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Advice for internship interviews

  1. Jun 23, 2014 #1
    I have 2 interviews coming up this week for potential internships/co-ops, one for a solar company and the other at an electronics company. For one of the positions, a physics PhD will be interviewing me, while I am unaware who will be the interviewer for the other position.

    Any advice, tips, etc. especially for someone who comes from a physics background? Thanks in advance.
     
  2. jcsd
  3. Jun 23, 2014 #2

    Vanadium 50

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    Think about what questions are you likely to be asked.
     
  4. Jun 23, 2014 #3

    analogdesign

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    Do some research on what the different companies do. The last thing you want is to appear unprepared and uninterested.
     
  5. Jun 24, 2014 #4
    I definitely have a good grasp of what both do, seeing as I wrote comprehensive cover letters before applying for the positions.

    I'm just getting nervous about blowing it even though I don't have much of a reason to be at this point. I'm also not sure about the dress-code. From the profiles I've seen, it seems mostly business casual. Should I err on the side of caution and show up with a full suit? These types of simple questions could have likely been answered by the career center at my school, but they charge for these types of services and are rather useless in the grand scheme of things.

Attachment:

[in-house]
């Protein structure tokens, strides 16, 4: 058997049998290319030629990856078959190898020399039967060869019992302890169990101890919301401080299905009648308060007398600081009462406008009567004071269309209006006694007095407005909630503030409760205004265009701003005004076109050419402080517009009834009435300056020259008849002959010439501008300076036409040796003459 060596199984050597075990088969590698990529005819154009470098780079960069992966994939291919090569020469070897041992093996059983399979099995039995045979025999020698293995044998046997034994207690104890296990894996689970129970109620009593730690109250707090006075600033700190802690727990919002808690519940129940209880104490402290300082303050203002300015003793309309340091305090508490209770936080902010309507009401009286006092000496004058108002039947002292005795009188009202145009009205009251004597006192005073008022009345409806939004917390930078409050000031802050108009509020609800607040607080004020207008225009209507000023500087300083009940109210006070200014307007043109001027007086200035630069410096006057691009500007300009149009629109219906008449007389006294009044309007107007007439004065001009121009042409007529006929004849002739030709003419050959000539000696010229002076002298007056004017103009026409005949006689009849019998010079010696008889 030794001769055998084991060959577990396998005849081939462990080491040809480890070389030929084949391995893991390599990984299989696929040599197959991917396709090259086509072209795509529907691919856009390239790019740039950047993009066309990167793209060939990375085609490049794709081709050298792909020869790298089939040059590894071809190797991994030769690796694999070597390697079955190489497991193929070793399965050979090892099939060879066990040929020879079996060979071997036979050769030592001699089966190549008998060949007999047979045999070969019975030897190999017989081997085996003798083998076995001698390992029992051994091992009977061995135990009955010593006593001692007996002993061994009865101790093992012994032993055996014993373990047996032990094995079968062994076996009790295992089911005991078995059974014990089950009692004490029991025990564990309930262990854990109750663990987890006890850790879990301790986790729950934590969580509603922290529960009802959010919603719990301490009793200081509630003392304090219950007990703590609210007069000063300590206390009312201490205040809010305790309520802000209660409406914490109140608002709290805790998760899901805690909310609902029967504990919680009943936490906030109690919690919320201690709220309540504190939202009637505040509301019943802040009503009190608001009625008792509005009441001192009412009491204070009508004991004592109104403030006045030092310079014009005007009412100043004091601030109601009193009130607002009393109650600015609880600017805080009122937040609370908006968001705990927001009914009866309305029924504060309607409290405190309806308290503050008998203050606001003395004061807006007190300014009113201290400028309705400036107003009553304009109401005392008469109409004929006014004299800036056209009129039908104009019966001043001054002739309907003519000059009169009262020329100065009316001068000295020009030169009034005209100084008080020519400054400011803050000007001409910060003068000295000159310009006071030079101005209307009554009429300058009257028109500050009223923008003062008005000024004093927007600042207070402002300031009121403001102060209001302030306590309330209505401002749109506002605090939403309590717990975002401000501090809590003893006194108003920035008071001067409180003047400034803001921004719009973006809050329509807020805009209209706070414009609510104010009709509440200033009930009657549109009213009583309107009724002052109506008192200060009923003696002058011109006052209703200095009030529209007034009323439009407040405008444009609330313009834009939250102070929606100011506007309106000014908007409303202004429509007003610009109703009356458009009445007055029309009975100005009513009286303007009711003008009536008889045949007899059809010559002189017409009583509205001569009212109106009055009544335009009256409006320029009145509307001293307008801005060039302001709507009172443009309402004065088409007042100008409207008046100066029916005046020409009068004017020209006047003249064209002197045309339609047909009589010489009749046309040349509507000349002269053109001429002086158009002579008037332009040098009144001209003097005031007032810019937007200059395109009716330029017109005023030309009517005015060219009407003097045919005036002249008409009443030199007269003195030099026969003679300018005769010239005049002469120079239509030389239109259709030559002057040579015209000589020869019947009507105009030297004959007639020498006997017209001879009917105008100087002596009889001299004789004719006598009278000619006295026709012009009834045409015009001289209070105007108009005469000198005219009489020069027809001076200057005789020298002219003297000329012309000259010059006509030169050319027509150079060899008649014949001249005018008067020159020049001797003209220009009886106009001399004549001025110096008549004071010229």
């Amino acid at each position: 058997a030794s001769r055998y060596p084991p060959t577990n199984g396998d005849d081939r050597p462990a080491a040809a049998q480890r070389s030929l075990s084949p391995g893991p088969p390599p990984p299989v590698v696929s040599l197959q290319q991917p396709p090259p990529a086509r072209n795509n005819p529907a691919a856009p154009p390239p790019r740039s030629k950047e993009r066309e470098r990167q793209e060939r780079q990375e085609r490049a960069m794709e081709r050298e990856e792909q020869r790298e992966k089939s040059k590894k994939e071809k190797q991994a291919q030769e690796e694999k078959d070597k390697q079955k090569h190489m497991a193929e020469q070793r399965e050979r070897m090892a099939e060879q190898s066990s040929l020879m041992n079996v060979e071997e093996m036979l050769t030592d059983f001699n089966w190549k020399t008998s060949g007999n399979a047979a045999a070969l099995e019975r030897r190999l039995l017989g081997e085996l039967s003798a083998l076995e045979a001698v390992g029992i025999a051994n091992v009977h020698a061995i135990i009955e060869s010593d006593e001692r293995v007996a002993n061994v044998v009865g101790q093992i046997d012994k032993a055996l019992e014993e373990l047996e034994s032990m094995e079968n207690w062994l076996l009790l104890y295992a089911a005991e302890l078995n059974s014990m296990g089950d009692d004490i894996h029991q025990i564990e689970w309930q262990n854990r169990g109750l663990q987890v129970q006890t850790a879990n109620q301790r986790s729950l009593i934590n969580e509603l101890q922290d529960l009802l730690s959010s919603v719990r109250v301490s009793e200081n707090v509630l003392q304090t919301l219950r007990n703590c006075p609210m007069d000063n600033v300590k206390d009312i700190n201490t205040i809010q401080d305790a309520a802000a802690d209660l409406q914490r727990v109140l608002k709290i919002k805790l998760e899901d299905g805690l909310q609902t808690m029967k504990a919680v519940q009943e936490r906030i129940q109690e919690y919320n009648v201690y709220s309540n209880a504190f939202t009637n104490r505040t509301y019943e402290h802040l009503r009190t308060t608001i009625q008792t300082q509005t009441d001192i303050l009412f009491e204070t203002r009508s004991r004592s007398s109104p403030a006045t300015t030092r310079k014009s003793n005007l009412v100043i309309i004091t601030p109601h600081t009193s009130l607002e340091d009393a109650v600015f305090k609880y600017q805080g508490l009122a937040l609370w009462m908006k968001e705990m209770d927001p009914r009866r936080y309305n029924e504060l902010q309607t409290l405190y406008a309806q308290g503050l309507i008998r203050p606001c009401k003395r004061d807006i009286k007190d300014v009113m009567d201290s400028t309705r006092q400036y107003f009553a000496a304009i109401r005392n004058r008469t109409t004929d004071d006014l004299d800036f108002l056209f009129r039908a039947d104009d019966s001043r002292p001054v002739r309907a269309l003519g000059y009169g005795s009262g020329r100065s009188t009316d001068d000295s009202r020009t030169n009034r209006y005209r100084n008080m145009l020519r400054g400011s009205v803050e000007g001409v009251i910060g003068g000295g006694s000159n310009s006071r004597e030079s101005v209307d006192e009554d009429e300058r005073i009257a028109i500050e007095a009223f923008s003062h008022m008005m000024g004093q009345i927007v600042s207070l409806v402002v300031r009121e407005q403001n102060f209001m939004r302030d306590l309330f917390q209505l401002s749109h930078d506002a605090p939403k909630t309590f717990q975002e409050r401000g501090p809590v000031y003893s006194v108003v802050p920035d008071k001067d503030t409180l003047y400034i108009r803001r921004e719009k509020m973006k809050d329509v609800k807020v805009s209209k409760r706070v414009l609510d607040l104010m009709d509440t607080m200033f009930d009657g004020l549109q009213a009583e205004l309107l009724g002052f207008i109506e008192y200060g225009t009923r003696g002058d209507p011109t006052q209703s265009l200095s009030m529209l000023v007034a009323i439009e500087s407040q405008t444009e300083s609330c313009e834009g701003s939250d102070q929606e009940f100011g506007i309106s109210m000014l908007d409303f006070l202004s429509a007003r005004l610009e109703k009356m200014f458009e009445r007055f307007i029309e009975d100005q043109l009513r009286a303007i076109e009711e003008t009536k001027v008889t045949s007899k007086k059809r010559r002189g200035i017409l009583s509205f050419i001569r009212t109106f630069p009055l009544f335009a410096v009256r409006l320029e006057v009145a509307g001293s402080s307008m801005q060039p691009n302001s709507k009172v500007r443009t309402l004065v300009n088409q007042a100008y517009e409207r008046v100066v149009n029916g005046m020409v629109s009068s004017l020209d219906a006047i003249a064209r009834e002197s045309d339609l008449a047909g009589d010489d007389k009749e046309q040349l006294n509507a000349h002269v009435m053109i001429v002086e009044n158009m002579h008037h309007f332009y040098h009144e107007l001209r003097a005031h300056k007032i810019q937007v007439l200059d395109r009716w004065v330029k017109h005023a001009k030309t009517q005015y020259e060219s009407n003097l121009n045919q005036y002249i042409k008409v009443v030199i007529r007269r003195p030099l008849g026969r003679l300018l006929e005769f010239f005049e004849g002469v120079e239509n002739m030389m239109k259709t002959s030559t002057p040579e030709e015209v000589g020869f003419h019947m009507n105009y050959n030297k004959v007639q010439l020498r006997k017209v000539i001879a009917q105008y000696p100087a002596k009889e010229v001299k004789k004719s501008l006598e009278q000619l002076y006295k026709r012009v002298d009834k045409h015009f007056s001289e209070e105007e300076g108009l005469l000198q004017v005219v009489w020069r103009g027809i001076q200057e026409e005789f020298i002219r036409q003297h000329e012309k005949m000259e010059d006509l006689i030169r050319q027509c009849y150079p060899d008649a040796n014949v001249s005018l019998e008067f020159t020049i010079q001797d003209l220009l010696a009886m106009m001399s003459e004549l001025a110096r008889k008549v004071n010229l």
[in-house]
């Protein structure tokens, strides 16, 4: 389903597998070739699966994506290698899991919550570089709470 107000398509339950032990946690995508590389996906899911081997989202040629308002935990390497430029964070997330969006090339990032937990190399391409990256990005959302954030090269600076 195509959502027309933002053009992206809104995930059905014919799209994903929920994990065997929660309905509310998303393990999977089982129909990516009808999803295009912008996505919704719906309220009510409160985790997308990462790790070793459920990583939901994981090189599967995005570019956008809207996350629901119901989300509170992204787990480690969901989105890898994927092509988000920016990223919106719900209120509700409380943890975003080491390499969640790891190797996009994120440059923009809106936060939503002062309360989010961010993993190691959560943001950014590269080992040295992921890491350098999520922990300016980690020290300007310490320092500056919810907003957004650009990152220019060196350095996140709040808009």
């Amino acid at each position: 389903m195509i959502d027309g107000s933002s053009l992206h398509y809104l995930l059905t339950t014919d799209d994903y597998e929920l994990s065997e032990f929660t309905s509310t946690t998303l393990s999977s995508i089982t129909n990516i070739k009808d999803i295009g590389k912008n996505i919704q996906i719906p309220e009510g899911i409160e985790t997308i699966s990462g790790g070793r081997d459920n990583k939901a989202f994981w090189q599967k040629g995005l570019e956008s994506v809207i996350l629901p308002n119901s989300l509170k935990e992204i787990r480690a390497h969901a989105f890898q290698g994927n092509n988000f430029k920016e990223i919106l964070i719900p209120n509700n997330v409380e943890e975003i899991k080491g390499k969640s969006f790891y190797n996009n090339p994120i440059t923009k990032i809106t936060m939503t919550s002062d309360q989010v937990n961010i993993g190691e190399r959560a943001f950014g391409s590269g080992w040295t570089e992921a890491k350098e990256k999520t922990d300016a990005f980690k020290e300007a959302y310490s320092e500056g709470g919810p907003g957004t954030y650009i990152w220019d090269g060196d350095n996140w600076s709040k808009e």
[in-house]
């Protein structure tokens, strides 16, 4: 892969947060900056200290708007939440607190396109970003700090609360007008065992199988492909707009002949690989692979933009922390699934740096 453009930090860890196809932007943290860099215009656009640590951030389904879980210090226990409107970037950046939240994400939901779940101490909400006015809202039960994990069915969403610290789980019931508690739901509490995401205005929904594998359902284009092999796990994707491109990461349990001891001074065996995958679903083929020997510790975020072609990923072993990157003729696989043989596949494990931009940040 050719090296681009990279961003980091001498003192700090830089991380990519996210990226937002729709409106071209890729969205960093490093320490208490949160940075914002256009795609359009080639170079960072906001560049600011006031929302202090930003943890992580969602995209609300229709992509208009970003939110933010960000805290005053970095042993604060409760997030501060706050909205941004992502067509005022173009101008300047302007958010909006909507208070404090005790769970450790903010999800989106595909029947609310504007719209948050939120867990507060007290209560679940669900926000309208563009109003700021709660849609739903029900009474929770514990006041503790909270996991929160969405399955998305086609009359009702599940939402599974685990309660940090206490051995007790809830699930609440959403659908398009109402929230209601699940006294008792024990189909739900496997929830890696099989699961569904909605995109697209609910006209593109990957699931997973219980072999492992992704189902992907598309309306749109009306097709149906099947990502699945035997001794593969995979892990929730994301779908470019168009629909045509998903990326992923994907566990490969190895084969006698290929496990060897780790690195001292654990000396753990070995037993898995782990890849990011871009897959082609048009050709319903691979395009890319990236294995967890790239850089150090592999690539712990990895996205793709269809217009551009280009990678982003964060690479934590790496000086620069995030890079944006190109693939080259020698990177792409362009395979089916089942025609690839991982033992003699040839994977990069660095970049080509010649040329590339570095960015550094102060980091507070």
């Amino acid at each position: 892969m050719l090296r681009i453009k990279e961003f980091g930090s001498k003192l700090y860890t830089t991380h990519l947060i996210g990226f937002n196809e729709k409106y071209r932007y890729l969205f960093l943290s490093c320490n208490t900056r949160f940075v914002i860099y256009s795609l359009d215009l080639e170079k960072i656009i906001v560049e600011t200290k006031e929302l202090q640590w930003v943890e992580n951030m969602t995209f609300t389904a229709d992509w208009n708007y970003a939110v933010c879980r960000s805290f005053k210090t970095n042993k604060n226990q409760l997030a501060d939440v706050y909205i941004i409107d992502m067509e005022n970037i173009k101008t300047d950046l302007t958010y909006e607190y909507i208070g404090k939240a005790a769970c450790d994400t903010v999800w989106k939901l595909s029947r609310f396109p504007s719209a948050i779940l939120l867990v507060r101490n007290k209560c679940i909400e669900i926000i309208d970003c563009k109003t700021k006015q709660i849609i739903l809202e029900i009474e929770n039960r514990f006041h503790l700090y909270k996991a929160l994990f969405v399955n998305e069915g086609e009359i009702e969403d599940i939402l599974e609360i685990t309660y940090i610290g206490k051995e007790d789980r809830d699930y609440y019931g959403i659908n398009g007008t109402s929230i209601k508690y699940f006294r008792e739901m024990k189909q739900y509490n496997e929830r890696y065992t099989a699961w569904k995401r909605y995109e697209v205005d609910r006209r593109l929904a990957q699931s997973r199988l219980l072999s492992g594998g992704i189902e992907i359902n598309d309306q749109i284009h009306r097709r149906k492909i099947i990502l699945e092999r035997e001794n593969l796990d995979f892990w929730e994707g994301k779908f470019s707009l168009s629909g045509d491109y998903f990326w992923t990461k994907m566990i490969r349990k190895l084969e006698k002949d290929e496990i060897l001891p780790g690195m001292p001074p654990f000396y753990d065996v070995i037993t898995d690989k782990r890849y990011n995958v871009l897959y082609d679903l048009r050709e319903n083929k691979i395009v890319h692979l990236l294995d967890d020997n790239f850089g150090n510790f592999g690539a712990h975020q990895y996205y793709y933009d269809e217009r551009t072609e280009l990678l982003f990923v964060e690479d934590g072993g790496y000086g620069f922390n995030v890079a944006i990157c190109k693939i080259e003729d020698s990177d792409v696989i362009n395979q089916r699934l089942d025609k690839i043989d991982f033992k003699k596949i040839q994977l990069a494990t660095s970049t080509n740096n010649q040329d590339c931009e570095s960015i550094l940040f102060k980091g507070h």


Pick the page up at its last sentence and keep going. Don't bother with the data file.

6. Jun 24, 2014 #5

    analogdesign

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    Good to hear that you are prepared.

    Wear a suit to the interview. You can't go wrong. No hiring manager has ever said "Gee, that candidate was overdressed!". Wearing a suit signals to the company that you are taking the interview seriously and you are at least marginally aware of social norms. I've always worn a suit to interviews, and never again at the companies I've worked at.

    Wear the suit.

    What is the job description? If it is a circuits job at the electronics company make sure you bone up on the basics. That's what trips people up. Also be able to describe in detail anything on your resume. I've deep-sixed several candidates after they couldn't explain work they had claimed to be involved with.

    Good luck!
     
  7. Jun 24, 2014 #6

    donpacino

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    One of the big things is know your resume!!!!

    Most of the interviews I've been on have gone like this
    1. introductions
    2. tell us about yourself
    3. i see from your resume that you do this _____, can you elaborate or tell us more.
    4. what if that system was changed slightly as seen here (interviewer draws a picture). how would you design the system?
    5. repeat steps 3 and 4 a few times


    In my experience there are 2 things that need to be accomplished in an interview.

    1. You prove to the interviewers that you can handle the work.
    you do this by expanding on past projects (most of which should be in a resume), expanding on leadership experiences, and experiences showing work ethic, intelligence, etc.